Poll: Texans Split Along Party Lines on Federal Health Care Law
Texans oppose the Affordable Care Act by a relatively narrow margin, and are divided on the issue along party lines, according to a poll conducted by the Texas Lyceum.
Texans oppose both the Affordable Care Act and expanding Medicaid, according to a new poll conducted for the Texas Lyceum.
The respondents also said they would be willing to pay higher taxes or fees for transportation infrastructure, that they were marginally in favor of a constitutional amendment creating a fund for water projects, and more worried about texting drivers than drunk ones.
The Lyceum, which bills itself as a nonprofit, nonpartisan leadership group, polled 1,000 Texas adults from Sept. 6-20, and the poll’s margin of error is +/- 3.1 percentage points.
The poll found opposition to the federal health care law was relatively narrow, with 41 percent of Texas adults against it and 36 percent supporting it. Among registered voters, 34 percent favor the law and 44 percent oppose it. Democrats like it, by a margin of 64 percent to 18 percent, while Republican oppose it 67 percent to 11 percent. Similarly, 53 percent of registered voters said Medicaid should be left as is, while 37 percent said they think it should be expanded. The party leanings mirrored those on the questions about federal health care: More Democrats favor expanding Medicaid while more Republicans said it should be left as it.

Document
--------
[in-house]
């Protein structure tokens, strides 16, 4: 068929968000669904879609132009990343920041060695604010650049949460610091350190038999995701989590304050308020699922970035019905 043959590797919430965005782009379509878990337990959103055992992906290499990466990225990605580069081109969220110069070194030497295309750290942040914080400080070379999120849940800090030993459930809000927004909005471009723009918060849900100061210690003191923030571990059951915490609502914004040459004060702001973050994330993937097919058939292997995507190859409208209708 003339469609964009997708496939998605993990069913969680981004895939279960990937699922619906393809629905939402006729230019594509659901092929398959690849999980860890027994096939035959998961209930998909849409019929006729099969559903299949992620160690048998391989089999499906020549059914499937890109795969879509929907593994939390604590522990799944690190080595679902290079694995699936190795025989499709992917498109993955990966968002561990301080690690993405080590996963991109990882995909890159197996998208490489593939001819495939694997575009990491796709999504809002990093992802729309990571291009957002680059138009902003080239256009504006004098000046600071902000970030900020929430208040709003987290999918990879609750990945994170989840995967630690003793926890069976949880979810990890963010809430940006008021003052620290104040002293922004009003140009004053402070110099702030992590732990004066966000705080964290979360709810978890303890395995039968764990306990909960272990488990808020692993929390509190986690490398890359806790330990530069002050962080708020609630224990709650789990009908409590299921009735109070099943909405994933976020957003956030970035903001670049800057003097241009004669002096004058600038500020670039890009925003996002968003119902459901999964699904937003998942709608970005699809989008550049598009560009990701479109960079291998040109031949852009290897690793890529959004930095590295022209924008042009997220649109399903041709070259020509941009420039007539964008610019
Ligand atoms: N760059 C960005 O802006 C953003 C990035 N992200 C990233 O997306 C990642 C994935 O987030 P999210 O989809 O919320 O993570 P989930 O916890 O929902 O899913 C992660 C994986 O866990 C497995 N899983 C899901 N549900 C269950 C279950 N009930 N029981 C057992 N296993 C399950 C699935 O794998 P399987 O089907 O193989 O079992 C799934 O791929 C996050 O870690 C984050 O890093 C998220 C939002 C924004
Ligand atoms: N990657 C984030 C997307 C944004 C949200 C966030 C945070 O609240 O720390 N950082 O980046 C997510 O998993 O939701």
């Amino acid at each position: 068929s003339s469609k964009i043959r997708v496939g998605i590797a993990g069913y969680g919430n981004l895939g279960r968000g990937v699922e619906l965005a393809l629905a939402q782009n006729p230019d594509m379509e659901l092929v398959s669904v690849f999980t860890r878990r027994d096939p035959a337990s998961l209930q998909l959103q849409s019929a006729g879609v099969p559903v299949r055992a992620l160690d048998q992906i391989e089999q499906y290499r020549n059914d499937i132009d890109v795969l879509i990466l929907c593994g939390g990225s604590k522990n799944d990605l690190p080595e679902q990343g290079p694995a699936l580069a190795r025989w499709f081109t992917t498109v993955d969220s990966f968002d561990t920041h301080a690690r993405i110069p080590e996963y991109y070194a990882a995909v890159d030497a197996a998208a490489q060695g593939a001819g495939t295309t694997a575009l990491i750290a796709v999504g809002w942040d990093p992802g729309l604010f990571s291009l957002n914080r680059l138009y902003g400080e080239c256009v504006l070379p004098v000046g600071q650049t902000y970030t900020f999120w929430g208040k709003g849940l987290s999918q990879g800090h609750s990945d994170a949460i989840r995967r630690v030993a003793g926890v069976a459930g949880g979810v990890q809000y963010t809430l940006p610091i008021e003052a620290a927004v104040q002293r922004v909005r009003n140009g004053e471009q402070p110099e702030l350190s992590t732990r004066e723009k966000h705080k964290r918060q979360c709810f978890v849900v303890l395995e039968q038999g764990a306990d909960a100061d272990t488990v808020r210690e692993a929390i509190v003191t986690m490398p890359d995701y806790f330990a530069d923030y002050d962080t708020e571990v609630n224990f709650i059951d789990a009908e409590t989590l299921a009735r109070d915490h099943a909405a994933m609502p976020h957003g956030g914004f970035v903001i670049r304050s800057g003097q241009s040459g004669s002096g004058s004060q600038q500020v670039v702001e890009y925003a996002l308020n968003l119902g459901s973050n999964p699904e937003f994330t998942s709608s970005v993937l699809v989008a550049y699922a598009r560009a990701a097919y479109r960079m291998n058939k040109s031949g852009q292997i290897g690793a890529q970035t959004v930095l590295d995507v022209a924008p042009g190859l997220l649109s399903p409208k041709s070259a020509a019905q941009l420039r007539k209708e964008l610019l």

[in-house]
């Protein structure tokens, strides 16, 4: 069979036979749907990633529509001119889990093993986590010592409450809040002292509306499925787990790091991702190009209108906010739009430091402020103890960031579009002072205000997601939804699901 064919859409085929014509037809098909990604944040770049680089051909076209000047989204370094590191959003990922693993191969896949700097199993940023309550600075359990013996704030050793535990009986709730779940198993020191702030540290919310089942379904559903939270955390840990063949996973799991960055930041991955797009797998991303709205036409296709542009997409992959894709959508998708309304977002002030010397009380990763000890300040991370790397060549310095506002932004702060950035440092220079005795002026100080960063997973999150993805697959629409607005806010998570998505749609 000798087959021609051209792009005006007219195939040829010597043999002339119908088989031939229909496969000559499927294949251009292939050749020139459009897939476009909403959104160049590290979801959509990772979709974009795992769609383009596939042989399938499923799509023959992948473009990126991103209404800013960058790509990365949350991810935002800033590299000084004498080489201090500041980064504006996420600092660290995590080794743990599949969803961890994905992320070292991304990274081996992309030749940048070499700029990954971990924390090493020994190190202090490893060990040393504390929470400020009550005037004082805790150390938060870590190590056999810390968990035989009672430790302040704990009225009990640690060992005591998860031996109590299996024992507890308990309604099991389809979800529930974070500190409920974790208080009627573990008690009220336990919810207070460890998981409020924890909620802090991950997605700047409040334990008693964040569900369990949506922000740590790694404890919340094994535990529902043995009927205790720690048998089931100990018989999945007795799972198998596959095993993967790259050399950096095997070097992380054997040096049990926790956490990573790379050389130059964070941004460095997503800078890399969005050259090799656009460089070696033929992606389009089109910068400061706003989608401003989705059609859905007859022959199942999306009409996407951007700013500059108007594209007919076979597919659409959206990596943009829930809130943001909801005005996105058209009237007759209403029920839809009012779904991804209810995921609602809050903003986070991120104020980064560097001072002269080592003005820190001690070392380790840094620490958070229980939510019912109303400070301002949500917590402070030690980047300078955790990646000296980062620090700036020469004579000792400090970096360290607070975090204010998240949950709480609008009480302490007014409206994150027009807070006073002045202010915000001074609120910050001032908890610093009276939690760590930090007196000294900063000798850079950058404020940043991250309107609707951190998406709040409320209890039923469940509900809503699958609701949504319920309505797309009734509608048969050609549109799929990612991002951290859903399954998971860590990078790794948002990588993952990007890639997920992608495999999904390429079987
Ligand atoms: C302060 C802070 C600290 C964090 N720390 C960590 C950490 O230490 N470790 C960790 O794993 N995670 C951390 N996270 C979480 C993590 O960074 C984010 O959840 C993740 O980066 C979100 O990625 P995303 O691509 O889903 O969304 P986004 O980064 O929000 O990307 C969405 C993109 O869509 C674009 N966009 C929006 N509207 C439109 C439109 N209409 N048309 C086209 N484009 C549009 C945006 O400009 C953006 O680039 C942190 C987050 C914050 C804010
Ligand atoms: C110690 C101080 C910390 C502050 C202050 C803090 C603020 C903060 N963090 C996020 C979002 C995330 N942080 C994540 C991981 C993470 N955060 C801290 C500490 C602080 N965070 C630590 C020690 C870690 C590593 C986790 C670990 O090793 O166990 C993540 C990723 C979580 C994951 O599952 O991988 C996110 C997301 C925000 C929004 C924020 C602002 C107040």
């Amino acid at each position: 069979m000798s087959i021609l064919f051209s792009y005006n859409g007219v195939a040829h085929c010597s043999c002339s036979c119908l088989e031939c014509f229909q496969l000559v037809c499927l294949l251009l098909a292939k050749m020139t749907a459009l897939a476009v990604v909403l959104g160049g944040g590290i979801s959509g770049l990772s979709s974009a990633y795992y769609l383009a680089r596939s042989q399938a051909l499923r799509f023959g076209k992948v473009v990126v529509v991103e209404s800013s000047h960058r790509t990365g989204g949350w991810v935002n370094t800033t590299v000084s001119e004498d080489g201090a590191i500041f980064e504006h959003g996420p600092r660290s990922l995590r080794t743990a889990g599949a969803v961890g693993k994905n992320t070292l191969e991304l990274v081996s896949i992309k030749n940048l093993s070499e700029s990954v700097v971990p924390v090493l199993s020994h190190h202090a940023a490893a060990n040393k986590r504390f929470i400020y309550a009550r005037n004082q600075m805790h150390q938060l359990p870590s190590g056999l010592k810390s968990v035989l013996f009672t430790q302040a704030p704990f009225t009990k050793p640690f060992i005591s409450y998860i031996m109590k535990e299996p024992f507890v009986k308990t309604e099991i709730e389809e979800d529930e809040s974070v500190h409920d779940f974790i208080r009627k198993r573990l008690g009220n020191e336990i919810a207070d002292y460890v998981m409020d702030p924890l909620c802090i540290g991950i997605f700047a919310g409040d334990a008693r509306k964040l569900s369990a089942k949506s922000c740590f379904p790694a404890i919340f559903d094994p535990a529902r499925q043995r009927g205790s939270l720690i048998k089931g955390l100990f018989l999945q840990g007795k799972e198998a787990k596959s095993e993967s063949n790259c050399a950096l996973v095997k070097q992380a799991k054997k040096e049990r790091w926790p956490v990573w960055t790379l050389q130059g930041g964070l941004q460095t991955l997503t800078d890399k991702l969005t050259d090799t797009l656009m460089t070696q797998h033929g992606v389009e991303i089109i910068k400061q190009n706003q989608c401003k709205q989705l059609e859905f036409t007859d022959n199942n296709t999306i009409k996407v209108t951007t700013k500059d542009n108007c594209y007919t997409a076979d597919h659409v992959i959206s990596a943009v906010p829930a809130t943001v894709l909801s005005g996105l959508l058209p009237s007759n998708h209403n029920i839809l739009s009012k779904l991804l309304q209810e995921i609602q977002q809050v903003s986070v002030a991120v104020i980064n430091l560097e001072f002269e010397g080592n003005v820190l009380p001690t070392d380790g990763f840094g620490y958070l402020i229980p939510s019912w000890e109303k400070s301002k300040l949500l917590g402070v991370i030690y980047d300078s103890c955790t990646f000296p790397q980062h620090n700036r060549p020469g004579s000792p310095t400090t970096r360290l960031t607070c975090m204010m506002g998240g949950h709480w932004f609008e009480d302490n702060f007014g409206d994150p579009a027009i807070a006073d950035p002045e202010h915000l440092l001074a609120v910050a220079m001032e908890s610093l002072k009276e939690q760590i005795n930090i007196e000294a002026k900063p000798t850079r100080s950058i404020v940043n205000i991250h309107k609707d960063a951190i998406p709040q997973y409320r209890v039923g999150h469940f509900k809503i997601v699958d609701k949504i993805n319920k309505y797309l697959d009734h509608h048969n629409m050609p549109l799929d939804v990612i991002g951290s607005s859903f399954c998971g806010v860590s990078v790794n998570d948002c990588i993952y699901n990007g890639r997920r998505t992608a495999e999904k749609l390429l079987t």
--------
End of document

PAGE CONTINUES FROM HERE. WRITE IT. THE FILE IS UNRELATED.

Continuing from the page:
The survey also found:
• Texans are split almost evenly on the quality of the state’s roads and highways.
• They were most willing to pay higher taxes and fees to repair and improve existing roads, followed by adding lanes to highways and roads already in place.
• Asked about the biggest threats to safe driving, they chose texting drivers (42 percent), drunk drivers (27 percent) and traffic congestion (10 percent).
• Registered voters were split 44 percent to 42 percent on the water measure, but the pollsters said “likely voters” favor it, 49 percent to 36 percent.
• Asked about the distribution of funds restored to state education funding, 31 percent of adults said money should go to increased teacher pay, 24 percent said it should be used to hire more teachers and 16 percent would use it for investment in computers and other high-tech equipment.
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